Conscious Leadership Means Choosing Being Over Doing
I’ll be off my foot for weeks with upcoming surgery. And I’m creating more anxiety for myself around the recovery than the procedure itself. If you knew me, you’d know that I’ve never excelled at binge-watching or being a couch potato. I’m also really bad at asking for help.
Surrendering versus Resisting
I’m seeing this as an opportunity to allow myself to be still and let others help me. I’m surrendering to the experience instead of resisting it. I’m choosing to give myself time and space to heal.
And, I imagine it will be easy on some days and frustrating on others. And so, I’ll commit and recommit when my natural resistance rises up.
Taking 100 Percent Responsibility
It would be easy to feel like a victim of my foot, of the surgery and of the enforced bedrest. But I’m shifting from victim to creator — a conscious leadership master move — by taking 100 percent responsibility for the circumstances of my life and for my physical, emotional, mental and spiritual well-being. The mindset of radical responsibility opens the door to new possibilities as I take control of my life instead of living it at the effect of external circumstance.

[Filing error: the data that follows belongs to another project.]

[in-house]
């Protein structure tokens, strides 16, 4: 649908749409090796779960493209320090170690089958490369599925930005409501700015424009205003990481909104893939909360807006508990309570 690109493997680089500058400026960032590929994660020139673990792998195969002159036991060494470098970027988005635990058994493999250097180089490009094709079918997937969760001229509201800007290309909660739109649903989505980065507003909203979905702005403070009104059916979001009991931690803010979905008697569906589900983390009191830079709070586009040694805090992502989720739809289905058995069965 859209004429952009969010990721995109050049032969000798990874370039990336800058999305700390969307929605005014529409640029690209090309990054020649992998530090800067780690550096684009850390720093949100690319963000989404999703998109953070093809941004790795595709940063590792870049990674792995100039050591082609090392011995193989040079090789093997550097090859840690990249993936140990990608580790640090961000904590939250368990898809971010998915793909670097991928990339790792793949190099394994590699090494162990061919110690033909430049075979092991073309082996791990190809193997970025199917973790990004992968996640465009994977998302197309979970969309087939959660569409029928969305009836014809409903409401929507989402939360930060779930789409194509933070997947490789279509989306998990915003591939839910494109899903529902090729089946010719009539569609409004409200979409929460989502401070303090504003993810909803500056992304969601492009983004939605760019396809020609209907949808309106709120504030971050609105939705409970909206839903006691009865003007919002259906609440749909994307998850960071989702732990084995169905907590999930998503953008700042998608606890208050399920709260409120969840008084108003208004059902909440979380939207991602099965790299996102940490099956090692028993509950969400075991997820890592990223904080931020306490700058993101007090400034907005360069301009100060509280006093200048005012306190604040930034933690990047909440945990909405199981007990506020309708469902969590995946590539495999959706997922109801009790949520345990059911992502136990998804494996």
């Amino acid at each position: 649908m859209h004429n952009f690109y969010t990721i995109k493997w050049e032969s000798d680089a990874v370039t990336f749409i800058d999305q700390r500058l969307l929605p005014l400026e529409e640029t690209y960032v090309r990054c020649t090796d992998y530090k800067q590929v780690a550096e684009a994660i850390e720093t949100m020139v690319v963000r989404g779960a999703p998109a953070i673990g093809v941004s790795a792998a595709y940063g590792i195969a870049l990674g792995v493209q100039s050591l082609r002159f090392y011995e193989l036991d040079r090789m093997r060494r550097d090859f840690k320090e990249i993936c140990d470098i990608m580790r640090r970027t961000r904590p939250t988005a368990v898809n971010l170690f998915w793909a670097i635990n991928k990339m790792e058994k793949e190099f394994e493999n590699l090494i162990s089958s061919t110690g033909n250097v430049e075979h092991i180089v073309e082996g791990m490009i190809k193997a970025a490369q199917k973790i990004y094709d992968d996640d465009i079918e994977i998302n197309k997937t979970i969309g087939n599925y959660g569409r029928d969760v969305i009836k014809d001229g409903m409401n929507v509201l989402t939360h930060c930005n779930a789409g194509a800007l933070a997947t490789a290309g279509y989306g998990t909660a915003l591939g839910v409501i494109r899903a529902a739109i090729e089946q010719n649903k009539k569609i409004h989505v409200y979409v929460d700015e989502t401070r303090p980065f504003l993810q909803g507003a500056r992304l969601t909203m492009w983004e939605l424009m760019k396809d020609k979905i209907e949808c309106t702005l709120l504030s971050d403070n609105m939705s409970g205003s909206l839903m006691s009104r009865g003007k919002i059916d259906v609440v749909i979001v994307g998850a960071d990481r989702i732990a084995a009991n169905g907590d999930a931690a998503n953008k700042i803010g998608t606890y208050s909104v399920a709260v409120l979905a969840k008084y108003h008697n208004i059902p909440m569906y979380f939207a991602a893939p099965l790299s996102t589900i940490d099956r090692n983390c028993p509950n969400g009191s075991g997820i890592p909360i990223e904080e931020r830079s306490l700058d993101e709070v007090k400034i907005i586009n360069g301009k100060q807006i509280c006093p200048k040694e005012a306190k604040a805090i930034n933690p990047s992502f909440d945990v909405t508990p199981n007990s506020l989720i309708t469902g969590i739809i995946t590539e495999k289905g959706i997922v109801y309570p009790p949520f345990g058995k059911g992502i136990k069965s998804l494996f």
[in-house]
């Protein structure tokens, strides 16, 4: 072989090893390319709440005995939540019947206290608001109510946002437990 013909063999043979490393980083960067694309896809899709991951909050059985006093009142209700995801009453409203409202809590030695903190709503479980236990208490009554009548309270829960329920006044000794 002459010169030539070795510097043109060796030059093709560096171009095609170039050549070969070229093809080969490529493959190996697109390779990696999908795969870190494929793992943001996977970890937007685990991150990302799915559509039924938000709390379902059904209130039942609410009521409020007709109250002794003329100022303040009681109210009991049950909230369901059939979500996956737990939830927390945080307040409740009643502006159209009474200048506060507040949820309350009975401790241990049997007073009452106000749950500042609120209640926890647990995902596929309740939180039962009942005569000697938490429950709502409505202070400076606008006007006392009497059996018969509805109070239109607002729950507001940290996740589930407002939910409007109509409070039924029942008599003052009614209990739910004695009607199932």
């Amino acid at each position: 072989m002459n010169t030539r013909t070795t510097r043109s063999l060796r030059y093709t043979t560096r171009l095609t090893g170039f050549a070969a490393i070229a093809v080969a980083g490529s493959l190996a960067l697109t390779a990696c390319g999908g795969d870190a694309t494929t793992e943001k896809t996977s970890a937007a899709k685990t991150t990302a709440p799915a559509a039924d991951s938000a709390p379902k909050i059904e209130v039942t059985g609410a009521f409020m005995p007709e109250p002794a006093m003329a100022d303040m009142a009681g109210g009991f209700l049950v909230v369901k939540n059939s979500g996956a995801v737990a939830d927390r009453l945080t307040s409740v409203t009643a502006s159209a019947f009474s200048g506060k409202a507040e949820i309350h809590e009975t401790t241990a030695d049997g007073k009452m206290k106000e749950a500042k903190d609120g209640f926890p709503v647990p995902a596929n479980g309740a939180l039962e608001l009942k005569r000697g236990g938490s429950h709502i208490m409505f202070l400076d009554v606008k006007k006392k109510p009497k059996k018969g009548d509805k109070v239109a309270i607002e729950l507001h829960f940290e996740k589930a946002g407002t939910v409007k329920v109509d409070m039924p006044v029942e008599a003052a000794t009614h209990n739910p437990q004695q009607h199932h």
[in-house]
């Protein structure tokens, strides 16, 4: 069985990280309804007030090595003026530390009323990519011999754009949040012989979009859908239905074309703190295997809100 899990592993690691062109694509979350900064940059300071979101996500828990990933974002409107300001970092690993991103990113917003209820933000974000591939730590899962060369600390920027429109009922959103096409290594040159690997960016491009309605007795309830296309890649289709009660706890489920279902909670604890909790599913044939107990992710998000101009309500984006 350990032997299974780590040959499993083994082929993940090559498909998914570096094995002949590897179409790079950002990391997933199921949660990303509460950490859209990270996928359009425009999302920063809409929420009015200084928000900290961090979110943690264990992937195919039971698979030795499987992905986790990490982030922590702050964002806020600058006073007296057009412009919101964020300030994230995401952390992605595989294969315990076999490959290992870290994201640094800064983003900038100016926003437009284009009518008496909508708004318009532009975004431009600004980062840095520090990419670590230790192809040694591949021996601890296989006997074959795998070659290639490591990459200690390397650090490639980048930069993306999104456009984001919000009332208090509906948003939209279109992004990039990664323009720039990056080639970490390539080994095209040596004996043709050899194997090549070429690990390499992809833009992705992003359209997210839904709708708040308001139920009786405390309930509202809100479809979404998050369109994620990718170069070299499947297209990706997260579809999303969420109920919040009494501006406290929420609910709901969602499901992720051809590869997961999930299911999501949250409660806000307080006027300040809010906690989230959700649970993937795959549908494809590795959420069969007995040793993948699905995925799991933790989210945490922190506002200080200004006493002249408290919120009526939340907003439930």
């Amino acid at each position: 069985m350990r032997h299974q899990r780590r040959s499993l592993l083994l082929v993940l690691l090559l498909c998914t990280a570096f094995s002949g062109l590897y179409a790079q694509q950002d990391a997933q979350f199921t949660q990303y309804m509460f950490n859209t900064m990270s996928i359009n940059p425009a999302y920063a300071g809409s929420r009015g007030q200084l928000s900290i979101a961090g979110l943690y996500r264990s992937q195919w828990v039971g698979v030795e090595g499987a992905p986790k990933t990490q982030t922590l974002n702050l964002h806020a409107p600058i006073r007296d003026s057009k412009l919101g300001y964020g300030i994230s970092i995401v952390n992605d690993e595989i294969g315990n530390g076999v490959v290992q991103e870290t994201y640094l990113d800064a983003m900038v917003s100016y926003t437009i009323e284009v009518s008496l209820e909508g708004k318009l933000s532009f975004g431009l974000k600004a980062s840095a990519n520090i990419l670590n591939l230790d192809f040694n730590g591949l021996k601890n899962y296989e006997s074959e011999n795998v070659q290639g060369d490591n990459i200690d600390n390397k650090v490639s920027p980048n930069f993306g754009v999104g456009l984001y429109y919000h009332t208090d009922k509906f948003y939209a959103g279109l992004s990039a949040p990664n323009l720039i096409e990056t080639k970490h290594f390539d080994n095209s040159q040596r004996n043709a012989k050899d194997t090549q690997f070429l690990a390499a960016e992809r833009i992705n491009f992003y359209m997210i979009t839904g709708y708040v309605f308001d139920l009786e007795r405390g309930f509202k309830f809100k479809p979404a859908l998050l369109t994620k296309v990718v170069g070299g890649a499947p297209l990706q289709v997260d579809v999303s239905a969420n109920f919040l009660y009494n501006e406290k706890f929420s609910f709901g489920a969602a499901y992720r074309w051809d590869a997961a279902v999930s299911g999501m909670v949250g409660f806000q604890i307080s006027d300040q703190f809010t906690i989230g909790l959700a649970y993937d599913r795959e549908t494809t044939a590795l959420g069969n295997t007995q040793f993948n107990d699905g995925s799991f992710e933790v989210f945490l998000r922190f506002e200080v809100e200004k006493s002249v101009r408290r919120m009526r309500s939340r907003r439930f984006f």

Allowing Change to Happen
The second conscious leadership master move I’m focusing on is releasing my resistance to change, which is rooted in fear. I’ve been scared of this surgery, and my foot was working OK, until I hobbled home from a backpacking trip and could hardly walk for weeks.
The change formula: (V X D)+ F.S. > R = Change (Vision = Being Physically Active X Dissatisfaction = my foot hurts when I walk) + First Steps = Considering Surgery > Resistance (I’m scared of surgery)
It got so bad that I couldn’t ignore. Even something as scary as surgery seems easier now that I am bowing to my dissatisfaction with the painful status quo.
Enneagram Type Six Under Stress
I’ve also spent some time looking at my reactions to this through the lens of the Enneagram. This nine-point personality typing system reveals unconscious behavior patterns.
As an Enneagram Type Six (Loyal Skeptic), under stress I’m likely to catch myself in the unhealthy side of Type Three (the Achiever). That’s the Do-er, Over-Doing herself, and Doing it Herself. I’ve been all over that these past few weeks, working to get everything taken care of as if I’ll never walk again — I might have been a little over-focused on this…
My healthy Type Six growth tends toward the balanced, harmonious, and accepting side of the Type Nine (Mediator/Peacemaker). That’s where the surrender (and my Netflix subscription) comes in.
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